Every now and then, if there’s a lot going on in my life and I want to reflect, I will do longform entries. It’s just a way for me to express myself personally, and it helps when no one is able to read how I really feel at times. But I do mostly just focus on capturing small memories of my life as they happen, because that’s what I keep a journal for—a record of my life. As mundane as some parts may be, it’s still my life, and just nice to go back and see visual or written memories.

Do you have a favorite spot where you like to journal?

Not particularly. I basically journal whenever the mood strikes.

What was your first entry in Day One?

Apparently it was about some crazy dream I had. Crazy car chases were involved.

How many entries do you have in your journal?

As of right now, 1,430.

What is your favorite, or most-used feature from Day One?

Definitely the photo importing. It has made journaling much easier for me, and I love going back and looking at my photographic memories. It’s amazing being able to capture life and record it as it happens in your journal.

Do you write mostly on the iPhone, iPad, or the Mac?

I mostly use the iPhone version to import images, but I do some writing on it before I sleep if I forgot to do it earlier. But the majority of my Day One writing is done on my Mac, as it is much easier for me to type on my computer than the small iPhone screen, especially if I have a lot to say. Every now and then, I’ll use the iPad version, but my iPad 3 usually just sits around in my backpack. Maybe that’s why I don’t use the iPad version that often.

Do you follow any journal organization rules?

Nope. To me, journaling doesn’t really have organization or structure—it’s just thoughts that flow through you, memories you want to remember, and other stuff. You can’t really structure that, and I just journal as how I see fit.

Have you ever relied on Day One for something unexpected, or used it to recall details about a specific event or date?

All the time. You never know what will happen in life, so I like to record any significant event (especially the unexpected) in my journal. As I mentioned before, it’s a record of my life, and I want to remember everything that happened in it.

I have also been using it to remember when big events happen that don’t affect me personally. It’s just nice to look back and be like “Oh, that’s the big thing that happened that day!” and see what you were doing at the time it happened. Little things like that are just fun to look back on, at least for me.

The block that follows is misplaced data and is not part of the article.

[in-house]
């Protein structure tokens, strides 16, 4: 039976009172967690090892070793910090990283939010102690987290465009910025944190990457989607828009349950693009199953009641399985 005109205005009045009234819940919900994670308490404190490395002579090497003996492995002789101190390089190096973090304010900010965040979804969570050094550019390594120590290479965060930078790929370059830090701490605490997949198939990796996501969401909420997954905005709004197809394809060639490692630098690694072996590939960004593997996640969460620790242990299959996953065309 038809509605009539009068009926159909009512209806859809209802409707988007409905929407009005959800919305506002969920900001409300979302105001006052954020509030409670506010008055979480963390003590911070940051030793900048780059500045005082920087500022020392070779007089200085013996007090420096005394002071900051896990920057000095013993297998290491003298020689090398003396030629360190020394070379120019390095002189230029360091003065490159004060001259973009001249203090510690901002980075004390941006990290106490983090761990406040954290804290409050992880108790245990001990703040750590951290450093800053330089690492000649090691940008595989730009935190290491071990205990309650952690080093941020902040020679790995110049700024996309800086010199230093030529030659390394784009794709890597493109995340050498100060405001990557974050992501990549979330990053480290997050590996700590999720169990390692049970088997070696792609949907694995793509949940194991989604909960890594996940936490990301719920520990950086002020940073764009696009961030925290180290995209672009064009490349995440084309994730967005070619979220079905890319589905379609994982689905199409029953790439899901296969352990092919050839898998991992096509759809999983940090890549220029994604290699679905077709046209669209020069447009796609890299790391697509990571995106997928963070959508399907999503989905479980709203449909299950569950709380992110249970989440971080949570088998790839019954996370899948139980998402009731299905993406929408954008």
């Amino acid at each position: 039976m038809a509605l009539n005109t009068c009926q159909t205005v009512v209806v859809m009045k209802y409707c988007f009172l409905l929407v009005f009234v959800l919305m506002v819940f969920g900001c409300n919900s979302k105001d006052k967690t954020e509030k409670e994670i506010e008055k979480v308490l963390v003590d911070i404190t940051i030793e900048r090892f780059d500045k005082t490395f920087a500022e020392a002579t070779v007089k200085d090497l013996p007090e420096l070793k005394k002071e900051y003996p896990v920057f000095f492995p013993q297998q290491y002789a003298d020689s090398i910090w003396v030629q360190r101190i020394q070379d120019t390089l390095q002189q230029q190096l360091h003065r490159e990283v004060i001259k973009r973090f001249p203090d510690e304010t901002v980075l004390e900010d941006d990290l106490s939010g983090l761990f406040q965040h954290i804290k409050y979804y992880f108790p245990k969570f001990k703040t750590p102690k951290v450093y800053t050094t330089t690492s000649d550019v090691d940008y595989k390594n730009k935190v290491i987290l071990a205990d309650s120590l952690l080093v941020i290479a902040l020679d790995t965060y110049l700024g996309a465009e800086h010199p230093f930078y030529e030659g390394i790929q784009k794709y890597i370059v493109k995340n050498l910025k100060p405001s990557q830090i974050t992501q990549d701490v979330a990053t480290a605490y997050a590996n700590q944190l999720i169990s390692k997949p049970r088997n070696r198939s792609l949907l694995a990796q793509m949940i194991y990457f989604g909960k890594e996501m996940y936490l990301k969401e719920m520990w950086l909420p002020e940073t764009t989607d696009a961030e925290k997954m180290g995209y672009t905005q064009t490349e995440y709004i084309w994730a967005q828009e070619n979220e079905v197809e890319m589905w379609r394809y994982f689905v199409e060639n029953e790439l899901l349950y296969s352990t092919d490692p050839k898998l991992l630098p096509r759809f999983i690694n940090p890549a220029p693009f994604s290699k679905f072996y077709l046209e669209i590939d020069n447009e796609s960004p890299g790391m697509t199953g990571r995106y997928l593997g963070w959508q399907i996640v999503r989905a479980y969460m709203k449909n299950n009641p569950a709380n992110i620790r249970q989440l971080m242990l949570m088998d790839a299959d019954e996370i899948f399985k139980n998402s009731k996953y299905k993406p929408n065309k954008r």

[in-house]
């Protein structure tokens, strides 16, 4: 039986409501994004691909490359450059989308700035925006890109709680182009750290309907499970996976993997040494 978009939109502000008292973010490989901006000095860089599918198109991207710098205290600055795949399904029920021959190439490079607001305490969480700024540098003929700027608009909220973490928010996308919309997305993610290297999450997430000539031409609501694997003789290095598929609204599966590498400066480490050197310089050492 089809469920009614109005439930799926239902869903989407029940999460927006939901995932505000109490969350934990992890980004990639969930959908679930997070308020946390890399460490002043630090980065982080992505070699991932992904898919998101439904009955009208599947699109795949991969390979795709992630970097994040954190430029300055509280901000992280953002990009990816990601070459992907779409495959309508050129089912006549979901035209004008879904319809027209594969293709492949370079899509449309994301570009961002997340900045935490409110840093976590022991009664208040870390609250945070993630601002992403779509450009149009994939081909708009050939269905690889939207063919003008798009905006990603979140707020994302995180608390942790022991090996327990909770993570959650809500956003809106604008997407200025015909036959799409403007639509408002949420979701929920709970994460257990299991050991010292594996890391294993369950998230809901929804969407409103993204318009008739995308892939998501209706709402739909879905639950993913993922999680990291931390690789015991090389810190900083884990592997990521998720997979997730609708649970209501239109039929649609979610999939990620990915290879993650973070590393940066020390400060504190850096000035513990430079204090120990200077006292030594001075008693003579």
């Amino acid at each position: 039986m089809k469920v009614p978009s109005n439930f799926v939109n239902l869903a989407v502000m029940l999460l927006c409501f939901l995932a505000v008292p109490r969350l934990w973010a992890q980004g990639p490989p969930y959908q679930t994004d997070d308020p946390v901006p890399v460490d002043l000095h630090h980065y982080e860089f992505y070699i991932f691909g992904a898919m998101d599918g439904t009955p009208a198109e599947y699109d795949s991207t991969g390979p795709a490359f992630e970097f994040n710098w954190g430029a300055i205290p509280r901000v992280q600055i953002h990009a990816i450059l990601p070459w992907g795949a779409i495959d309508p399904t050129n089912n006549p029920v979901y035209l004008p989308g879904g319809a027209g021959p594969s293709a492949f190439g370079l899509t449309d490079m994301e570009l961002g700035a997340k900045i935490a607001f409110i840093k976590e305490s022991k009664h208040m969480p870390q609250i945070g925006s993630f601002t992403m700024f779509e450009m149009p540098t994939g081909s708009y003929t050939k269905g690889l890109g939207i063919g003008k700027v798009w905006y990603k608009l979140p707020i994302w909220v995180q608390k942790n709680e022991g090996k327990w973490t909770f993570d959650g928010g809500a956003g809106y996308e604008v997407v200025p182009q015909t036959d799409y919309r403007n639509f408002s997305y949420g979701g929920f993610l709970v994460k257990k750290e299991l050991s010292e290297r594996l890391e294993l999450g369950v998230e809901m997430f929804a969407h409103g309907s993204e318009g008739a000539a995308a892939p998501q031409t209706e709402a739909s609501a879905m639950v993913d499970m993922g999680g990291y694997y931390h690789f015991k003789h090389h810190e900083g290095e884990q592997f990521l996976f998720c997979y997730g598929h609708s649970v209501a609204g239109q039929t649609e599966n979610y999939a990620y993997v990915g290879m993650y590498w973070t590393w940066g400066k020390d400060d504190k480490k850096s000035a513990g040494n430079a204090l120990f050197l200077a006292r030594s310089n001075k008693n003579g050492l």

Thanks for your time, Christine! We’ve enjoyed learning more about you and how you use Day One.


About the Author

Tulio Jarocki is a student, design aficionado, and journaling enthusiast. When he is not writing about the rewards of journaling for Day One, he can be seen drinking coffee, running, or just out and about in Boston.

 

The Way I Journal: Cameron Moll

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[Day One] Who are you and what do you do?

[Cameron] I’m Cameron Moll (@cameronmoll), a designer, speaker, and author living in Sarasota, Florida with my wife and four sons. I’m the founder of Authentic Jobs (@authenticjobs) and Type Structures (@typestructures), an endeavor to print letterpress posters that reimagine buildings as if created in type.

When and why did you start journaling?

I didn’t start journaling seriously until about the time I went off to college. I think at that point I matured enough to realize the importance of capturing the thoughts I was having, the experiences, names of people I was interacting with, places I visited… all those things. In retrospect I wish I would’ve started sooner—a lot sooner. I started taking the idea of journaling seriously, but really didn’t start journaling on a regular basis until around the time I started having children.

The idea of journaling really hit home with me when that happened, and I started to devote a lot more time and importance to capturing what my day was like, what my experiences were like, and wanting to make sure I could share those with my children at some point. That’s when I set aside a day of the week, Thursday morning, to make sure I wrote something at least once a week, if not more. I wanted to make sure I was capturing those experiences my kids were too young to understand, but would appreciate reading later on in life.